Rendezvous in Bratislava, Battersea Arts Centre – Review

Pros: Rendezvous is inventive and immersive, with catchy songs and great performances.  

Cons: The comic interludes can be frustrating, as they distract from an otherwise compelling story.
Rendezvous in Bratislava, Battersea Arts Centre – Review

Pros: Rendezvous is inventive and immersive, with catchy songs and great performances.   Cons: The comic interludes can be frustrating, as they distract from an otherwise compelling story. Laughter is a powerful response to oppression. Comedy has a long history of speaking truth to power, and cabaret is no different. Czechoslovakia, a country that endured both Nazi and Soviet rule, had plenty of horrors to contend with, particularly for the Jewish population. But for one cabaret writer, plenty to laugh at as well. Rendezvous in Bratislava tells the story of Ján Ladislav Kalina, a wildly prolific dramatist and writer, who serves…

Summary

Rating

80

Excellent

A cheerful yet poignant exploration of a fascinating life in troubled times.

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Laughter is a powerful response to oppression. Comedy has a long history of speaking truth to power, and cabaret is no different. Czechoslovakia, a country that endured both Nazi and Soviet rule, had plenty of horrors to contend with, particularly for the Jewish population. But for one cabaret writer, plenty to laugh at as well.

Rendezvous in Bratislava tells the story of Ján Ladislav Kalina, a wildly prolific dramatist and writer, who serves as both subject and inspiration for the show. Narrated and performed by his granddaughter, Miriam Sherwood, Rendezvous combines original music, comedy and social history to explore 20th century Czechoslovakia, and the remarkable life of Kalina.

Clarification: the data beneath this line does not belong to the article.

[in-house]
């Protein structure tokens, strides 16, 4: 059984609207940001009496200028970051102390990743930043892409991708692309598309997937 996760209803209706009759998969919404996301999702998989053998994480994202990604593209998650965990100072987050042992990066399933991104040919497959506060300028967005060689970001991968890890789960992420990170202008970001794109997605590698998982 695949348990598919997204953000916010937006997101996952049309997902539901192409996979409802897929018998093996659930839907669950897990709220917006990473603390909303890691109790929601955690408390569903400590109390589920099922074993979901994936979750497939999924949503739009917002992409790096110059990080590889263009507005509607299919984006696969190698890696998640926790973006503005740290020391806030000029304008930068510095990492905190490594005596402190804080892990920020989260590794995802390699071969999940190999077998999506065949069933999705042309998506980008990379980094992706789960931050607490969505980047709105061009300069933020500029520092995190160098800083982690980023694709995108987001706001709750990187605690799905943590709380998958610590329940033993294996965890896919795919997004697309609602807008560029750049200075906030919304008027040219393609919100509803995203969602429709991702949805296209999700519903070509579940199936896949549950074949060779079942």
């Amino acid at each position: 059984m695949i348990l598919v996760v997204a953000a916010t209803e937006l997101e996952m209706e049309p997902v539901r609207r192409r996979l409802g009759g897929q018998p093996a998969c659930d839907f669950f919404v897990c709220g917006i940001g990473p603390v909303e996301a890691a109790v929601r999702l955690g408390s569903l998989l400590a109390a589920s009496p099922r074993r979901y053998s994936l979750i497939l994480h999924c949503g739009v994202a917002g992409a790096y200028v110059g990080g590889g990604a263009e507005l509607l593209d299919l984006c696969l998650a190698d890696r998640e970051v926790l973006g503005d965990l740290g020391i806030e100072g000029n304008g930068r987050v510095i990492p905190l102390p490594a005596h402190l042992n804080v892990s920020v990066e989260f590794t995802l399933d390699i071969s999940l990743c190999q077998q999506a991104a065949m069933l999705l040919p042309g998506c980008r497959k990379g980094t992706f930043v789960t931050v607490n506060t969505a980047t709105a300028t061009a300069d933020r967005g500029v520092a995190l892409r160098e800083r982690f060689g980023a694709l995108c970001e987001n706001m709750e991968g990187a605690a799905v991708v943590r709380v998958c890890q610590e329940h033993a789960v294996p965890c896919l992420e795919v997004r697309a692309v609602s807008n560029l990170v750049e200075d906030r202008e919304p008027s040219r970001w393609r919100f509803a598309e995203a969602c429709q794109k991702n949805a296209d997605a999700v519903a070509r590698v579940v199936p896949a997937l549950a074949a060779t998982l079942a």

As suggested by its title, setting is essential to Rendezvous. The production is highly immersive, and quickly introduces its audience to the world of Czechoslovakian cabaret with a night-club environment of candlelit tables, two central performers who are more hosts than actors, and a laidback, bawdy atmosphere, helped in no small part by an offering of shots.

Miriam Sherwood is charming company, as is her co-star, Thom Andrewes, who sings many of the songs. While Sherwood does a fine job of relating her grandfather’s incredible exploits as a writer, the music very often tells the tale, and the compositions of Andrewes and Will Gardner are fun, catchy, and sometimes deeply affecting. One particular highlight is a jaunty song about Czech socialism, which is still stuck in this reviewer’s head.

On a technical level, Rendezvous deserves praise for its inventive use of media, projections and delightful period design. Great effort has clearly gone into the presentation of the space, which has undergone a dual transformation into both night-club and living room, complete with furniture and effects befitting Kalina.

Not everything works as well as it should. The production is punctuated by interludes of the one-liner jokes that would be common to a cabaret performance. While these may be intentionally groan-inducing, they sometimes feel unnecessary, particularly with a story as interesting as Kalina’s, and a storyteller as captivating as Sherwood.

Rendezvous in Bratislava is a fine show. Informative and entertaining, the production celebrates and honours a man whose story deserves to be better-known, particularly now. With the state of the world as bleak as it is, perhaps laughter may still be the best medicine.

Written and directed by: Miriam Sherwood
Produced by: Christina Poulton
Box Office: 020 7223 2223
Booking Link: https://www.bac.org.uk/content/42679/whats_on/whats_on/shows/rendezvous_in_bratislava
Booking Until: Saturday 24 November


Original Article : HERE ; This post was curated & posted using : RealSpecific


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